I have been seeing some neonate snakes flopping around on the roads lately. The C. radiata are always common in the early season – May and June. I’ve started to see some hatchling P. korros as well now. Anyway, I figured I’d go drive around and see what is getting hit on the roads. I’m not a day herper – I only go at night, so it was interesting to cruise around on the motorbike and look for snakes. I found plenty. In just an hour and twenty minutes I found around ten snakes. There were more, but I just couldn’t stop in the middle of busy vehicle traffic to go check them out. I saw maybe another four snakes I couldn’t get to.

It’s a bit sad to see so many dead snakes in such a short amount of time. I think about how many were hit and were able to still get off the road into the brush, where they died. Must have been at least as many, probably more since most snakes after being hit by a car can still keep going a bit. Snakes are hard to kill and would need a head-shot to die quickly.

OK, I won’t keep you in suspense. Here are the snakes I found that I could identify (to the best of my ability):

2 – C. rhodostoma (Malayan pit viper)
1 – P. korros (Indo-Chinese rat snake)
1 – T. albolabris (White lipped pit viper)
1 – A. prasina (Oriental whip snake)
1 – L. laoensis (Laotian wolf snake)
1 – X. unicolor (Sunbeam snake)
2 – C. ornata (Golden tree snake)
2 – could not identify

Just this morning taking my daughter to school we saw two more Malayan pit vipers and a small black snake, maybe P. korros – we couldn’t stop to check it out.

Thailand Roadcruising Video:

Common Keelback – Thailand Snake Journal

Two of my friends went out and caught what we think is a common keelback (Xenochrophis flavipunctatus) snake in a pond. It got away from them once, and headed right back into an adjacent water pond.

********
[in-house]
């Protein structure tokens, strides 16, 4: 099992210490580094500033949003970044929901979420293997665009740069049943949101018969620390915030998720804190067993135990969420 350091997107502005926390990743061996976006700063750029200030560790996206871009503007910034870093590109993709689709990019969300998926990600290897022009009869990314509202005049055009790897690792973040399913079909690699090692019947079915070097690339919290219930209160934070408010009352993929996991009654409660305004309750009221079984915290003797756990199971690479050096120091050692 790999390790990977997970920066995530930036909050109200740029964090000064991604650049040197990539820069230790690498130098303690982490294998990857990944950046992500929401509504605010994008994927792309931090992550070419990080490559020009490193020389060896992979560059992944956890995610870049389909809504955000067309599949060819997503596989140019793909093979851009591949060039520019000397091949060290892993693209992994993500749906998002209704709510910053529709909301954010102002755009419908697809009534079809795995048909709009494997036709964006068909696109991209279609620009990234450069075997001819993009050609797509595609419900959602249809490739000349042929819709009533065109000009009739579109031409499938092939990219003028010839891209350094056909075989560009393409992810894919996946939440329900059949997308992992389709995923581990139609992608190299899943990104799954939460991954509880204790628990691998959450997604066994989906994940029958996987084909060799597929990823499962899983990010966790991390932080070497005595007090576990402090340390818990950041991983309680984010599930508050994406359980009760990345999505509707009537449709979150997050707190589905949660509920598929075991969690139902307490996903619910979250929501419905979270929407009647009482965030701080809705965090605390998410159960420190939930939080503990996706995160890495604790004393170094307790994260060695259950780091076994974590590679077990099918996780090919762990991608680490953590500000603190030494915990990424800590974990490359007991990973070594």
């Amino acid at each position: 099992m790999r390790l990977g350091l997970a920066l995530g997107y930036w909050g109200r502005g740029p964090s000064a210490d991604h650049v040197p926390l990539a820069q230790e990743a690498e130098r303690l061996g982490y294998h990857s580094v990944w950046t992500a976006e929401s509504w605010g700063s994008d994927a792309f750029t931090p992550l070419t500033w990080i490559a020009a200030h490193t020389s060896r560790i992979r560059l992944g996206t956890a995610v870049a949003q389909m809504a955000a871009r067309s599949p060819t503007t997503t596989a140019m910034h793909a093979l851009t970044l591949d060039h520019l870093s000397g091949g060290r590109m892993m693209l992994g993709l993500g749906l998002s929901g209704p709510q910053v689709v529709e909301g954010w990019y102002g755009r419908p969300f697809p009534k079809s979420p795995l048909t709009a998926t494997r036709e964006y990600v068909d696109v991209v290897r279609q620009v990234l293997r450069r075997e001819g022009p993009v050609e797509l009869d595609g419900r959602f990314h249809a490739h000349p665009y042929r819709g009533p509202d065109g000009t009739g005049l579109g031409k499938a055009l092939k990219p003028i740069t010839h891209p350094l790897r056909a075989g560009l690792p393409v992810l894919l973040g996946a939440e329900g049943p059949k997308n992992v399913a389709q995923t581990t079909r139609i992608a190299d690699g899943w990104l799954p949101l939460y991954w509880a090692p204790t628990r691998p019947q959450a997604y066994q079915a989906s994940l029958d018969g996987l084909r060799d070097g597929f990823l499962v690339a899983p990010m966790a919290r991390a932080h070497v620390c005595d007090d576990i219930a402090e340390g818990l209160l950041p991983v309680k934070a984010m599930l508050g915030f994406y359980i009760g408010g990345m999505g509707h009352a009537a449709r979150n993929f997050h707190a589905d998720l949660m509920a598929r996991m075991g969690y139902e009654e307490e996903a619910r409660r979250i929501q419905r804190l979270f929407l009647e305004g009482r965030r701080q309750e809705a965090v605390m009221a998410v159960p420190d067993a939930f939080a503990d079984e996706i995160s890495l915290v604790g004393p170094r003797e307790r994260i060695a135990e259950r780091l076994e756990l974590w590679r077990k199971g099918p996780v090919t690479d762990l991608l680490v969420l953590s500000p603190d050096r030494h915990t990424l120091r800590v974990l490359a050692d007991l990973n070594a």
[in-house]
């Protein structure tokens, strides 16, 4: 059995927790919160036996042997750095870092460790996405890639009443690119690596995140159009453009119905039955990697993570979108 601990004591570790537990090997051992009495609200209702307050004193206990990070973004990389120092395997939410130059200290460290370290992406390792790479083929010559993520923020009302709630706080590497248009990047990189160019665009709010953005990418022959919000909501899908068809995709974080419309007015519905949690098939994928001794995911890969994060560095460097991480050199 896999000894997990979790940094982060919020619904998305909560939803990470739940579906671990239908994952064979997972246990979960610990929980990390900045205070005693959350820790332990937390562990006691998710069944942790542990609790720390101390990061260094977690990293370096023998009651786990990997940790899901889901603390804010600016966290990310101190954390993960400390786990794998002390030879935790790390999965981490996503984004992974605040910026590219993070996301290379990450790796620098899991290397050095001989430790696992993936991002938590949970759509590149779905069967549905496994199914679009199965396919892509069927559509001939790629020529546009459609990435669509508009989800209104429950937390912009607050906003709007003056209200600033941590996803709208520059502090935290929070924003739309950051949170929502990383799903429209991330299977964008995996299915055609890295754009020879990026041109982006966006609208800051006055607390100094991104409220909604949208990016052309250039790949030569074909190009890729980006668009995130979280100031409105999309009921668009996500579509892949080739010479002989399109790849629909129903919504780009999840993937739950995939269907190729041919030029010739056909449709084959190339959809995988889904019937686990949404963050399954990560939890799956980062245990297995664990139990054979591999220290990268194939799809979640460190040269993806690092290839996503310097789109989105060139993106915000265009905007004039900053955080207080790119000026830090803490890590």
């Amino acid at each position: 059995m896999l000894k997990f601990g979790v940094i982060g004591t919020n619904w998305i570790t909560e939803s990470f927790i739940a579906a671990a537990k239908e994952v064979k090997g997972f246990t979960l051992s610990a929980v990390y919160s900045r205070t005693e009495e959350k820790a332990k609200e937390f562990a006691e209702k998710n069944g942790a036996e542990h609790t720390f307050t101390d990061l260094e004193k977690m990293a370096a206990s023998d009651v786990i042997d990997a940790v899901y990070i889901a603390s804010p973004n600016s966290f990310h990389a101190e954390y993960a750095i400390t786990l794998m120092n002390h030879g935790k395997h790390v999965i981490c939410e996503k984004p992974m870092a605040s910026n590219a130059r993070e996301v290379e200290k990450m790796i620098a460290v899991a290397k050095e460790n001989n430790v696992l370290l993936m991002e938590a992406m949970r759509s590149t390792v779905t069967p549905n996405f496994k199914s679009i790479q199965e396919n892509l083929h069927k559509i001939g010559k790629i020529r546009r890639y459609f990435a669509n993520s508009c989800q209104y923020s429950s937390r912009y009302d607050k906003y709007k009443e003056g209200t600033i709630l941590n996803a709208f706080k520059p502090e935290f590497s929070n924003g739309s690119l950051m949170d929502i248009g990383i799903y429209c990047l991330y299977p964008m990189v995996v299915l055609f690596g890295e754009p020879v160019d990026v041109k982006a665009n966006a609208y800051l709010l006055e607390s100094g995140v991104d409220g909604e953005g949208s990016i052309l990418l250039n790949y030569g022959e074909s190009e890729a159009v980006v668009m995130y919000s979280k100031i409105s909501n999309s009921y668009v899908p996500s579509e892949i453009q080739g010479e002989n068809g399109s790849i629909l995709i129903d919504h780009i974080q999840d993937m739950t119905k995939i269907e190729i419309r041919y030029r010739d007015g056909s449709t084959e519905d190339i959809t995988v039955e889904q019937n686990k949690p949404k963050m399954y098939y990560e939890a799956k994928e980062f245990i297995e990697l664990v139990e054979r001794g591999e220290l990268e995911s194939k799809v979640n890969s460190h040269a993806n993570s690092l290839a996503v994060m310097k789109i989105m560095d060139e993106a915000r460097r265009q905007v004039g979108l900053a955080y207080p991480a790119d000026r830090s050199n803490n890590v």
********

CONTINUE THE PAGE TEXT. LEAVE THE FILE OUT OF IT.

Thailand keelback snakes love water.

Common keelback photo and video:

Thailand Common Keelback Video:

Thailand Snake Journal – Queen Saovabha Memorial Institute

Small boy learning about Burmese Python in Bangkok Snake Show - Queen Saovabha Memorial Institute.
Brave boys with a Burmese Python at Queen Saovabha Memorial Center, Bangkok, Thailand.

Yesterday I went to the Queen Saovabha Memorial Institute created by the Thai Red Cross Society in Bangkok, Thailand. Doesn’t sound like it has anything to do with snakes – does it?

It’s all about snakes in Thailand actually. This institute is located on the or next to the Chulalongkorn Memorial Hospital – a very prestigious hospital in Thailand.

Queen Saovabha Memorial Institute
The Thai Red Cross Society

1871 Rama IV Road, Phathumwan
Bangkok, Thailand 10330
Tel: 022.520.1614 or 1617
www.saovabha.or.th
Email: qsmi@webmail.redcross.or.th

The cost was 200 Thai baht to get in and see the snakes. There is an outdoor display area where there were a couple of non-native snake species like a python from South America. The king cobra exhibit was under renovations. There were some green anacondas, also native to South America. I’ll use some of the photos of the Javan File Snake and striped keelbacks on the appropriate snake pages inside the site here. In total, outside were about 12 types of snakes.

Inside the snake institute were snakes in glass tubes that were dead and illuminated with light. The colors of the snakes were all washed away due to the chemicals used to preserve them. That wasn’t so helpful. The red-necked keelback, a very common Thailand snake, was in one of these bottles and was white. These are one of the most colorful snakes Thailand has in the country. It was sad to see them as white and void of color. Misleading quite a bit too if you don’t know all the white snakes have a lot of color.

On the second floor of the institute building were some educational displays designed to teach people the basics about Thailand snakes.

The best part of the visit to the “snake farm” as it’s called on signs there, was the snake handling for a small crowd of about thirty of us. There were many children in the audience and they had a good time touching the snakes and holding a Burmese Python that was tame – captive bred, and didn’t bite at all.

The snake handlers showed us banded yellow kraits, a spunky king cobra, the Burmese Python, a green white-lipped pit viper, and a monocled cobra – a large specimen.